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Nov. 29 (Bloomberg) -- The bankruptcy of American Airlines parent AMR Corp. deals a blow to the Dallas-Fort Worth region of Texas, a community whose identity and fortunes have been tied to the company and aviation for more than 80 years.
American Airlines is the second-biggest employer in the region, with more than 20,000 of its 80,000 workers based there, and has had a presence in Dallas-Fort Worth since 1929. About one in six jobs in the region is related to transportation, trade or airlines, including American and Dallas-based Southwest Airlines Co., according to the North Texas Commission.
“American has been so much a part of who we are,” Allan Saxe, a professor of political science at the University of Texas at Arlington, said in an interview. The bankruptcy is “more of a psychological blow, I think, than anything else.”
AMR, once the world’s largest airline, filed for Chapter 11 protection from creditors today, listing $24.7 billion in assets and $29.6 billion in debt. While American and American Eagle airlines continue to fly regular schedules, Fort Worth-based AMR said it may eliminate jobs and trim service to some cities. AMR has said it wants to renegotiate contracts with labor unions.
“We’ll probably see some cuts in wages and benefits for local workers and that’ll ripple through the economy,” said Bernard Weinstein, an economist at Southern Methodist University’s Cox School of Business in Dallas.
‘Block By Block’
Dallas Mayor Mike Rawlings said the bankruptcy will be felt “block by block.”
“I live next door to a pilot and a flight attendant,” he said in an interview. The bankruptcy “impacts their lives, I care about that, so it’s more a personal thing as opposed to a macro-economic level.”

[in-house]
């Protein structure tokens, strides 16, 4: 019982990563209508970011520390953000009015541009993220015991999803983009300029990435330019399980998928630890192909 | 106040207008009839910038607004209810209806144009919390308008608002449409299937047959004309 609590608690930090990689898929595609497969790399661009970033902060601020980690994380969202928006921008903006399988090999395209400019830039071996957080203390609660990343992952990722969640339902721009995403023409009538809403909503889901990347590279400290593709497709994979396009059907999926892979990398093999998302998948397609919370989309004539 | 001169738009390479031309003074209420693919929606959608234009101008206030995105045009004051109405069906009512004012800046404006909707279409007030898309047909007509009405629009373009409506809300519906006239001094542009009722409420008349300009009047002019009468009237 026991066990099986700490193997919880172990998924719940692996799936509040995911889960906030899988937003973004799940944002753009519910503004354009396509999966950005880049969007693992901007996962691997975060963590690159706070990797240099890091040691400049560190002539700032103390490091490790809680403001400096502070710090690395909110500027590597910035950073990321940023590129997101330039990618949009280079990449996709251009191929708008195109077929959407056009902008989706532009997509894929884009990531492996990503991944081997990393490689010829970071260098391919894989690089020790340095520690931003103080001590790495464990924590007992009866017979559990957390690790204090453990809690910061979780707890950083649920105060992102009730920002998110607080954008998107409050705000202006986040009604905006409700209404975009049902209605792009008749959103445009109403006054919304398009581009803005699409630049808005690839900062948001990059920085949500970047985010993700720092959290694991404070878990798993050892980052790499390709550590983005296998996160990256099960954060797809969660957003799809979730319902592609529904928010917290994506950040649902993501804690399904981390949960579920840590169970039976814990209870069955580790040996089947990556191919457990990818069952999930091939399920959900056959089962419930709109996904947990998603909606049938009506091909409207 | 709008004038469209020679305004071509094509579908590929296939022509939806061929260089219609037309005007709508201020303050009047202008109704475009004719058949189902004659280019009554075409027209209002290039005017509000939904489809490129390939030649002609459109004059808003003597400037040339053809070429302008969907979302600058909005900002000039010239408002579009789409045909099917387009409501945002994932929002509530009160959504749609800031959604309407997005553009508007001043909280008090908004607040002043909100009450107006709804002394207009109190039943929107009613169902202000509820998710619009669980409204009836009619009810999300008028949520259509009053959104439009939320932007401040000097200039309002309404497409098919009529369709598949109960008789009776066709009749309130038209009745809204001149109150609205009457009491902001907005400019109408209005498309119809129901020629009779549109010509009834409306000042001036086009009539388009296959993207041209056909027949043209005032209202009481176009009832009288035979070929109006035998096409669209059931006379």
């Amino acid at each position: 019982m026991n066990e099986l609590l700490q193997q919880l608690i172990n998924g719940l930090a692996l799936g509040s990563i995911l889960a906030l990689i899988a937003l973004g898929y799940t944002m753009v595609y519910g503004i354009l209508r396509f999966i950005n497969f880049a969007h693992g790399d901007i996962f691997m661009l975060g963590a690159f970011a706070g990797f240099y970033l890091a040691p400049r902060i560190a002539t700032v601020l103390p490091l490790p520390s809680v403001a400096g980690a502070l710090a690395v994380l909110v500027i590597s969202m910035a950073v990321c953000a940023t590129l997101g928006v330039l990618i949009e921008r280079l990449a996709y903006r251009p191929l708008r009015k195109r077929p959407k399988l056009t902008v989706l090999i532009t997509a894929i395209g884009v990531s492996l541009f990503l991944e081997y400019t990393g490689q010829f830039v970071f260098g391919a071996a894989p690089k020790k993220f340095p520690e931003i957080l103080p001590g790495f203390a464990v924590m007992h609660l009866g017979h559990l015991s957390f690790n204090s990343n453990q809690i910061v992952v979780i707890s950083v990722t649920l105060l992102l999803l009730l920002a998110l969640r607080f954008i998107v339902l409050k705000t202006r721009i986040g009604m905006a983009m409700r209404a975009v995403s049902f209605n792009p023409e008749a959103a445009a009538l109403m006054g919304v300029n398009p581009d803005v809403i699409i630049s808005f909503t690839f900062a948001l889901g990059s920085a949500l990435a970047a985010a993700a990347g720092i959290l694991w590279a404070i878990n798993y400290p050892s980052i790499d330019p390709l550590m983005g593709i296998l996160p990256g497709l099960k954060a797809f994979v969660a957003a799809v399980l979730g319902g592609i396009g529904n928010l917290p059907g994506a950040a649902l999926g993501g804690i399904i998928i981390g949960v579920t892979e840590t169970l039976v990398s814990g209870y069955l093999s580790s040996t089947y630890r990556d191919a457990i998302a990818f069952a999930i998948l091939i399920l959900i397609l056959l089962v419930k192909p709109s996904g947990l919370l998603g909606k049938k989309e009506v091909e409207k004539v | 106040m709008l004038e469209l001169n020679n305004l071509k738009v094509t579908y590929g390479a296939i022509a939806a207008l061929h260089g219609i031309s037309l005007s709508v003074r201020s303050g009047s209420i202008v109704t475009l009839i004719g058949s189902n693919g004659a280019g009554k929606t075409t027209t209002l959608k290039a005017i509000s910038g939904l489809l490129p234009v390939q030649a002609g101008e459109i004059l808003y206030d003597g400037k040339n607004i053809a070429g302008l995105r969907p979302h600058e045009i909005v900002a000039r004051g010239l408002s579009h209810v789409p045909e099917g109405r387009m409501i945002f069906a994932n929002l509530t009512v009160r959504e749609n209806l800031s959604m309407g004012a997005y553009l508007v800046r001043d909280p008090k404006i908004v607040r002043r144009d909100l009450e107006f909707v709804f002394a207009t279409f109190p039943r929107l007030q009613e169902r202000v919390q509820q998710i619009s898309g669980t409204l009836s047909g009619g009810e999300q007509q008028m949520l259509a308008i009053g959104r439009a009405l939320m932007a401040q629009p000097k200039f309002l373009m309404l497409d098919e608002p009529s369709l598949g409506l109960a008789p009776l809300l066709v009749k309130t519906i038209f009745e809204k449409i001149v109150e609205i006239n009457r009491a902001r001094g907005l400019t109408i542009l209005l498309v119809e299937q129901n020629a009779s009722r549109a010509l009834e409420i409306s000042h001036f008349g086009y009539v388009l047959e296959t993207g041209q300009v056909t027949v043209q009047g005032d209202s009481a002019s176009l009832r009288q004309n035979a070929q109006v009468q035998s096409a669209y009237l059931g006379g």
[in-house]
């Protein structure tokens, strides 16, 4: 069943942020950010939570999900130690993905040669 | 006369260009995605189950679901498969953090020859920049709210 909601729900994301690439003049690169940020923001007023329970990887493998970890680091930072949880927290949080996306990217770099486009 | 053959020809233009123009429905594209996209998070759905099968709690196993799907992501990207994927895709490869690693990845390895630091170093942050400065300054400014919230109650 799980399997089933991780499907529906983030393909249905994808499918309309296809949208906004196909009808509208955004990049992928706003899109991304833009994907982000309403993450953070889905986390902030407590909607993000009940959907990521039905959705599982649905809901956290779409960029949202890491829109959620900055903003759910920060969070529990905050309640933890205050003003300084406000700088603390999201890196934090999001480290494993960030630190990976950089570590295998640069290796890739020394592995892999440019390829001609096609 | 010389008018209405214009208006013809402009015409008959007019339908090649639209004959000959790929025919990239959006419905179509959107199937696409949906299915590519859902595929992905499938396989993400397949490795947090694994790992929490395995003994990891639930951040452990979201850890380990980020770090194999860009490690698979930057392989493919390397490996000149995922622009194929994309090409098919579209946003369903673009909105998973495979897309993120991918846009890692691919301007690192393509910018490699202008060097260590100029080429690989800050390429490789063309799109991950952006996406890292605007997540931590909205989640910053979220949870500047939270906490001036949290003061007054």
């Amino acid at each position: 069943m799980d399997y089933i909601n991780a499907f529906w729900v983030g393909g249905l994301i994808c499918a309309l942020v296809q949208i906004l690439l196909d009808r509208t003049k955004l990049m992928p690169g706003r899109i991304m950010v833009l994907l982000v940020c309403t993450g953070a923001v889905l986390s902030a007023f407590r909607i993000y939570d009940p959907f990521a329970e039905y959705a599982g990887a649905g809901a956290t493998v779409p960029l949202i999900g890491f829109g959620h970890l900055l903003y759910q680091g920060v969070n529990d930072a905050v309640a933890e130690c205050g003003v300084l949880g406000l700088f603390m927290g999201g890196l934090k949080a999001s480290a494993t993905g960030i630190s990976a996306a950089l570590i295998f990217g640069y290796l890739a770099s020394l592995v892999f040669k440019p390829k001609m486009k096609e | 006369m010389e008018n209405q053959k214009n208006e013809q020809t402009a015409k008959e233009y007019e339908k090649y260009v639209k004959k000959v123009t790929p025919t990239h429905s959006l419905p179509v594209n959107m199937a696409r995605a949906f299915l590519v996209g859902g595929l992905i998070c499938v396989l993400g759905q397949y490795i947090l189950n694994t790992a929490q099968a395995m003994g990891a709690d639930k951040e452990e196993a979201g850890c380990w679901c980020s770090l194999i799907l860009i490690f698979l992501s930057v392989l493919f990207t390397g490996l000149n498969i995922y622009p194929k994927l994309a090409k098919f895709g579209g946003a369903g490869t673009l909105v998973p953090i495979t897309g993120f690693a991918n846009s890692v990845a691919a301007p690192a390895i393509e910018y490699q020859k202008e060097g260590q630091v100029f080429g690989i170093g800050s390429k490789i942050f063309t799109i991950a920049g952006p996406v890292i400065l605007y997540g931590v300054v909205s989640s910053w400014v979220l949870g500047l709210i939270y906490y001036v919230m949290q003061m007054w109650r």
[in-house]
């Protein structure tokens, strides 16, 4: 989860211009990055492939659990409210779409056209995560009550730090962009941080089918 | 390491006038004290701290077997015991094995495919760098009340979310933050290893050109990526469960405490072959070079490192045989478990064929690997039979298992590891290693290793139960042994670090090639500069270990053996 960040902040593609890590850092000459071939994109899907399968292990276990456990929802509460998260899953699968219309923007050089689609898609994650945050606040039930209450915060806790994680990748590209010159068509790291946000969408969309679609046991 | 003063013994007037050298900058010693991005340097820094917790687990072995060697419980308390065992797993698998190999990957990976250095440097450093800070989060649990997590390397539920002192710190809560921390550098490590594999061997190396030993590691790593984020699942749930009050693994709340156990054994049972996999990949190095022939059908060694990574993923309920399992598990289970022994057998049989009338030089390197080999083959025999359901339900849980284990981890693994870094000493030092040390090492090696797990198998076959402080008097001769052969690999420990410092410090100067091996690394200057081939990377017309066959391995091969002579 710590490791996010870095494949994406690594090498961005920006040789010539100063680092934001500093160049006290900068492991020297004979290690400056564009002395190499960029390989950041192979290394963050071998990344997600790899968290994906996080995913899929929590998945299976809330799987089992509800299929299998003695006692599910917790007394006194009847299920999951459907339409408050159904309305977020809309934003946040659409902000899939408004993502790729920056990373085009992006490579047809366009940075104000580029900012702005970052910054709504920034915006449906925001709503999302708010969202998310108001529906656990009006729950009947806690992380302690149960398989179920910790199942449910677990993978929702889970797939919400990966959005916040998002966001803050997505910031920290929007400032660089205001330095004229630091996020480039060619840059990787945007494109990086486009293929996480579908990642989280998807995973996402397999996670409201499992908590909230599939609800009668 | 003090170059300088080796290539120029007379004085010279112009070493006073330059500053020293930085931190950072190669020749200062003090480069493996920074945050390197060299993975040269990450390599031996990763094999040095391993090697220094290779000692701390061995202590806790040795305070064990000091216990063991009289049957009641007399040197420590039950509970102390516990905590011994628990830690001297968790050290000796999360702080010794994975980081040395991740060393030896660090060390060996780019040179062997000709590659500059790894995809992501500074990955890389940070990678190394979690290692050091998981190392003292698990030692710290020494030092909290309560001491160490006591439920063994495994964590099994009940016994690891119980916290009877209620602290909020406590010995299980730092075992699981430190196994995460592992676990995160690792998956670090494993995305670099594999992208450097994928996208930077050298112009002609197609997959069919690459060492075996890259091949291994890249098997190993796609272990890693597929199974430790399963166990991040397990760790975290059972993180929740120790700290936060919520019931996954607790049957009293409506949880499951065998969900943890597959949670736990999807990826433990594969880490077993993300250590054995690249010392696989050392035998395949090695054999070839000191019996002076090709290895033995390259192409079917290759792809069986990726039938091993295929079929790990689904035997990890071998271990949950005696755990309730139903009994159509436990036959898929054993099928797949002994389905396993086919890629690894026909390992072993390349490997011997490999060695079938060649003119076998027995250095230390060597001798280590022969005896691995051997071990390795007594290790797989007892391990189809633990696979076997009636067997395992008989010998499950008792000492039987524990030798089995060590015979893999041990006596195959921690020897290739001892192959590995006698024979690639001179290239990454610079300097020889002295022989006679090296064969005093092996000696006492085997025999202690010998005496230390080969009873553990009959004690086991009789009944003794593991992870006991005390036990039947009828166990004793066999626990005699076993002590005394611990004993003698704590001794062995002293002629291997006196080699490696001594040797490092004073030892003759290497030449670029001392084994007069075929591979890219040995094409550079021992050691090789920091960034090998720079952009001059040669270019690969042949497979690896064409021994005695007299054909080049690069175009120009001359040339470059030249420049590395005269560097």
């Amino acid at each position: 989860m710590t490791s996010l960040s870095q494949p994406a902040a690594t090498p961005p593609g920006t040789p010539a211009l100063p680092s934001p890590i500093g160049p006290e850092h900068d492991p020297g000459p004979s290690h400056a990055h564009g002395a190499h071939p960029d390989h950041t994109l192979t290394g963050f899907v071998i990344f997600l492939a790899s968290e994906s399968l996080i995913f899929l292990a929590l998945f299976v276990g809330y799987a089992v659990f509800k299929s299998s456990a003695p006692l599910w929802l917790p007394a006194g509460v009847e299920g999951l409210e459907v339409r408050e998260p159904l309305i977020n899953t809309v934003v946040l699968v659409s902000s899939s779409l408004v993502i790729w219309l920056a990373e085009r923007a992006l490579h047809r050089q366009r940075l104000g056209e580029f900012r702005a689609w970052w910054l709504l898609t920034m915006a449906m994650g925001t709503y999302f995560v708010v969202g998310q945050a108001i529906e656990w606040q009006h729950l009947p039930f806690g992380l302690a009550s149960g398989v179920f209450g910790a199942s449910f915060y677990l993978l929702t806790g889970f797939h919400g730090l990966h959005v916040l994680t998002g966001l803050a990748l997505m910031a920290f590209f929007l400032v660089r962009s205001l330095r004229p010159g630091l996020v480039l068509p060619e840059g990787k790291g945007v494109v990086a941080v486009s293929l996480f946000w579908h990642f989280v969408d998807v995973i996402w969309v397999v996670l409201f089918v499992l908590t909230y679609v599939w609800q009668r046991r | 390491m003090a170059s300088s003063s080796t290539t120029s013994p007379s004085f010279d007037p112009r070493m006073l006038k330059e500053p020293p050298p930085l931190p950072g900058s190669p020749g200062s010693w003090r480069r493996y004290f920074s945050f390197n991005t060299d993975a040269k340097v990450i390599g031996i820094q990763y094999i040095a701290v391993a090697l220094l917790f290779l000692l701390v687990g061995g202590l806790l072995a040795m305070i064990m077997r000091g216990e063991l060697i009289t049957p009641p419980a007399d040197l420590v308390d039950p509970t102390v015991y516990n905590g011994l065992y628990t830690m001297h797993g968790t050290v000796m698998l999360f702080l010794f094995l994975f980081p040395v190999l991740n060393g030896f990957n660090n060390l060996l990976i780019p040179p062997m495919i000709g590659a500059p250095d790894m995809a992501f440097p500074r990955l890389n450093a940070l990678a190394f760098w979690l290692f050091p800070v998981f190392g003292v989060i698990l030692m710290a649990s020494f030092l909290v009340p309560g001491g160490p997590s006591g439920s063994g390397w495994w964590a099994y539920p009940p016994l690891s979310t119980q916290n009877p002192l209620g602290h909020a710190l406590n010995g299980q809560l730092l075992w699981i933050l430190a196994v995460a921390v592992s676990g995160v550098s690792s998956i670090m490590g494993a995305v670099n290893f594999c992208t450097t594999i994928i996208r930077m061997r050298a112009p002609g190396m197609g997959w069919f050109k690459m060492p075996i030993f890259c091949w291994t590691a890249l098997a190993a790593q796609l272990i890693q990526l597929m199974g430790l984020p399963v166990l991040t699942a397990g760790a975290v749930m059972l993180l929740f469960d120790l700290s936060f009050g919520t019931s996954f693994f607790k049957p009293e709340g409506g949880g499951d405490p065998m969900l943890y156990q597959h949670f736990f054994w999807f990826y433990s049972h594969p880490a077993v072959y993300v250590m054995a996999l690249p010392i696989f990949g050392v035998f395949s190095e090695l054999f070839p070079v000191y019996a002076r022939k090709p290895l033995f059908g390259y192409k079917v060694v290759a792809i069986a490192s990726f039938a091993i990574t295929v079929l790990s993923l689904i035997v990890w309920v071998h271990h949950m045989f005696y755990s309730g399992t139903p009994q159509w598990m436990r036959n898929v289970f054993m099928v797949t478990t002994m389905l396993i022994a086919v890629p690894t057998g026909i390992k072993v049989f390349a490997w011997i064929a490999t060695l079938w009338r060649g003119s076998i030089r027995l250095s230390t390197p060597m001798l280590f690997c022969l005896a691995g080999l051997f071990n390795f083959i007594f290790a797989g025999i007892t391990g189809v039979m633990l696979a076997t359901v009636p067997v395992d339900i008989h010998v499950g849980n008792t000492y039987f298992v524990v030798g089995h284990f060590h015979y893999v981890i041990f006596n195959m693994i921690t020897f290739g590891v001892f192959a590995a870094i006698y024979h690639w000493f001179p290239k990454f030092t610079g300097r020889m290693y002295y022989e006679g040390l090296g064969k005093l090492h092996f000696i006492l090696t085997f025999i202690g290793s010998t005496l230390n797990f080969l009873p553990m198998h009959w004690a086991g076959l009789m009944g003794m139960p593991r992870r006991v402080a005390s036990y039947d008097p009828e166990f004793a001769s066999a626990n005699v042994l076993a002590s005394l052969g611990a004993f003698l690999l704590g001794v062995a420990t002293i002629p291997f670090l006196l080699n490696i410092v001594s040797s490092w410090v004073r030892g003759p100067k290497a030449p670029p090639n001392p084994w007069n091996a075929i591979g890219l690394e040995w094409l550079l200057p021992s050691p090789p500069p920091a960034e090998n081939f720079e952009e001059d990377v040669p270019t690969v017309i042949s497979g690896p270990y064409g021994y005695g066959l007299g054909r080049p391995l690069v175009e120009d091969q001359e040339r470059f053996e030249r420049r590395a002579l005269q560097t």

American was created in 1929 by combining smaller airlines, including Dallas-based Texas Air Transport. American’s southern division was later based in Fort Worth, and the company’s 1933 Art Moderne hangar at Meacham Field is on the National Register of Historic Places.
AMR moved its headquarters to Fort Worth from New York in 1979, according to its website. Other corporate relocations, including Exxon Mobil Corp. and J.C. Penney Co. helped make Dallas-Fort Worth the fourth-biggest U.S. metropolitan area.
“That was a real coup for the area, it helped put D-FW on the map,” Weinstein said.
“In a sense that was American coming home.”
American fell from its perch as the biggest airline by traffic after Delta Air Lines Inc. bought Northwest Airlines Corp. in 2008, then slid to No. 3 last year when UAL Corp.’s United Airlines and Continental Airlines Inc. merged.
American may be stronger after the bankruptcy, if it can lower its fuel and labor costs, said Mabrie Jackson, president of the North Texas Commission, which coordinates the efforts of local governments for common municipal projects.
Fort Worth Mayor Betsy Price said she is confident that AMR will be competitive again.
“It makes everybody nervous,” Price said in an interview of the bankruptcy filing. “The other airlines that have been through bankruptcy have all emerged stronger and more efficient we feel certain American will also.”
--With assistance from Mary Schlangenstein in Dallas, David McLaughlin in New York and Phil Milford in Wilmington, Delaware. Editors: Romaine Bostick, John Lear
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